Air Clean Up

  • How Does City Pollution Compare to National Parks?

How Does City Pollution Compare to National Parks?

Aug 19 2018 Read 1522 Times

It would be logical to assume that in comparison to levels of pollution found in urban metropoles, the air quality in national parks would be consistently higher. That’s not the case, however, according to a new study conducted by researchers from Cornell University in the United States.

After analysing levels of ozone contamination in all members of the National Park Service (NPS), the team found that average amounts of the pollutant were indistinguishable in the parks from the 20 biggest cities in the country. Perhaps even more concerningly, air quality in cities has been improving at a far faster rate than in parks, suggesting more must be done to eliminate pollution in these areas.

Surprising results

The report, which was published in the journal Science Advances last month, assessed ozone levels in national parks between the years 1990 and 2014. They found that the parks suffered similar levels of ozone pollution to the 20 biggest cities in the USA, with some of them showing particularly high levels of contamination.

For example, Sequoia National Park in California endured more days where ozone concentrations exceeded recommended “safe” levels in all but two years since 1996 than any urban area in the country. Nearby Joshua Tree National Park also had a similar number of ozone exceedance days as New York City, highlighting how the air in these supposedly uncontaminated places is just as dirty (at least in terms of ozone pollution) as anywhere in the country.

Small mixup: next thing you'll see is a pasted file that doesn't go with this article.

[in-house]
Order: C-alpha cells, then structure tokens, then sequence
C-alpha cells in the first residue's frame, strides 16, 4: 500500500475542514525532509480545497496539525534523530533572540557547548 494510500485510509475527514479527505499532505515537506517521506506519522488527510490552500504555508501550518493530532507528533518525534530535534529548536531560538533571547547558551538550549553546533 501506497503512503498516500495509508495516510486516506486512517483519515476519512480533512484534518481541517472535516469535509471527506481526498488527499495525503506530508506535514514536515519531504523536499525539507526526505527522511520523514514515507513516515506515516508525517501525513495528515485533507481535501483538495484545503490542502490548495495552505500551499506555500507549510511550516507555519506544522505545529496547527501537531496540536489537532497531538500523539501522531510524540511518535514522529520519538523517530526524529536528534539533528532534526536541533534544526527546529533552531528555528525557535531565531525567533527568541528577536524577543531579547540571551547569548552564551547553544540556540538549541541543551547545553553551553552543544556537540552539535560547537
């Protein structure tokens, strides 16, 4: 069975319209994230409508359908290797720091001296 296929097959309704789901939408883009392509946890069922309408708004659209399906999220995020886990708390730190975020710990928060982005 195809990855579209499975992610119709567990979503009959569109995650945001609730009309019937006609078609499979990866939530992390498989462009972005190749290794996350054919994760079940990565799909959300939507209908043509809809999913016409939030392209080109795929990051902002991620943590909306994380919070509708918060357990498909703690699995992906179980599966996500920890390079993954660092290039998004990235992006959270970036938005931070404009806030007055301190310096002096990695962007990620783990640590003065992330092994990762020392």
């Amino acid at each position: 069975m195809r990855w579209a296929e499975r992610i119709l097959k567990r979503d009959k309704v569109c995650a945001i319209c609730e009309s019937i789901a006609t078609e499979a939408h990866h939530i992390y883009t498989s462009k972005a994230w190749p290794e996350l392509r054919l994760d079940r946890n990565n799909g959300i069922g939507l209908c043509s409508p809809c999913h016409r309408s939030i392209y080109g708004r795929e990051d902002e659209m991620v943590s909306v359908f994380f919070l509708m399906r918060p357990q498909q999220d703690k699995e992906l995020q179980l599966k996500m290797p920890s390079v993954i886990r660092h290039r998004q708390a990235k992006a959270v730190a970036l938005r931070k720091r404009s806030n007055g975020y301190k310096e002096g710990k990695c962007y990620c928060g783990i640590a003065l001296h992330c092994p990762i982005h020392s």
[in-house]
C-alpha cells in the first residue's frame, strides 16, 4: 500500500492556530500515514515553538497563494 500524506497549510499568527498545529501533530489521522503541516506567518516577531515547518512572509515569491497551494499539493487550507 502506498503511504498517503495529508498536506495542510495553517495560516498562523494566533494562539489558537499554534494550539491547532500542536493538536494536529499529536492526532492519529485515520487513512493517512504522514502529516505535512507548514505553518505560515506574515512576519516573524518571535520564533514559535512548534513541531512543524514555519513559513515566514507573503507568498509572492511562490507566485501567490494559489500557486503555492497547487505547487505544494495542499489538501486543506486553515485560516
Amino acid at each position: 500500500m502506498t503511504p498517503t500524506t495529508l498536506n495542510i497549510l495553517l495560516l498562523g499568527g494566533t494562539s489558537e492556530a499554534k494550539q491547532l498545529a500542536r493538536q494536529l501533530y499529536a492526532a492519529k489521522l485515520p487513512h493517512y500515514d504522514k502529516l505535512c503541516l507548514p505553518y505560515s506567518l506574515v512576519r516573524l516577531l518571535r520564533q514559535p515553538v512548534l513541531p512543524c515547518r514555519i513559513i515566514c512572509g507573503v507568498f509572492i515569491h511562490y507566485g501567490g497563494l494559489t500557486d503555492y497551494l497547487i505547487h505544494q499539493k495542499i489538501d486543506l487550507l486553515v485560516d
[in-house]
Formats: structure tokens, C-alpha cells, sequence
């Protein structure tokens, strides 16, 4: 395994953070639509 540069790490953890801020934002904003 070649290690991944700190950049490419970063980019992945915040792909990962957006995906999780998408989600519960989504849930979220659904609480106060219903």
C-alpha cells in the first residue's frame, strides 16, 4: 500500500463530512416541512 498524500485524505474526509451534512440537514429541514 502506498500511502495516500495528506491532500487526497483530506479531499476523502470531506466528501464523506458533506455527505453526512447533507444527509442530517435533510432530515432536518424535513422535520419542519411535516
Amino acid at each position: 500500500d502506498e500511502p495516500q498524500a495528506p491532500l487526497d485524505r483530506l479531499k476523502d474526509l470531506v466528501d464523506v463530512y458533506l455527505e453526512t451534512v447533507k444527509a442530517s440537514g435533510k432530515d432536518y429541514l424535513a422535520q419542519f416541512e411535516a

Cities improving more quickly than parks

Another concerning discovery made by the study was the different rates at which both areas are cleaning up their airways. The Regional Haze Rule was introduced in 1999 to try and improve air quality and reduce transport-related pollution, especially in urban strongholds. While it appears to have had success in both regions, it has been more limited in the parks than in the cities.

For example, in the first 10 years that the researchers looked at, Joshua Tree had an average of 105 ozone exceedance days, while NYC suffered marginally more with an average of 110. But in the years between 2001 and 2014, the latter’s count had fallen to 78, while Joshua Tree still endured 101 on average. This is emblematic of the wider situation, as well; the metropolitan area average fell from 53 to just 18 days per year (a reduction of almost two thirds), while the parks average only fell from 27 to 16 (a mere 40%).

Guilty by association

The reason for the parks’ poor air quality? Proximity to major sources of pollution, such as mining hotspots, coal-fired power plants and other industrial strongholds. Acadia National Park and Grand Canyon National Park both point the finger at nearby sources of pollutants and the pollution-trapping natural terrain of the area as the cause of their air quality woes.

Of course, it must be remembered that these new findings only deal in terms of ozone concentrations, not other contaminants. However, there are plenty of reasons to be concerned about ozone pollution on its own, so those wishing to visit national parks are advised to check the forecast on the site’s webpage, Twitter feed or other reliable source before setting off.

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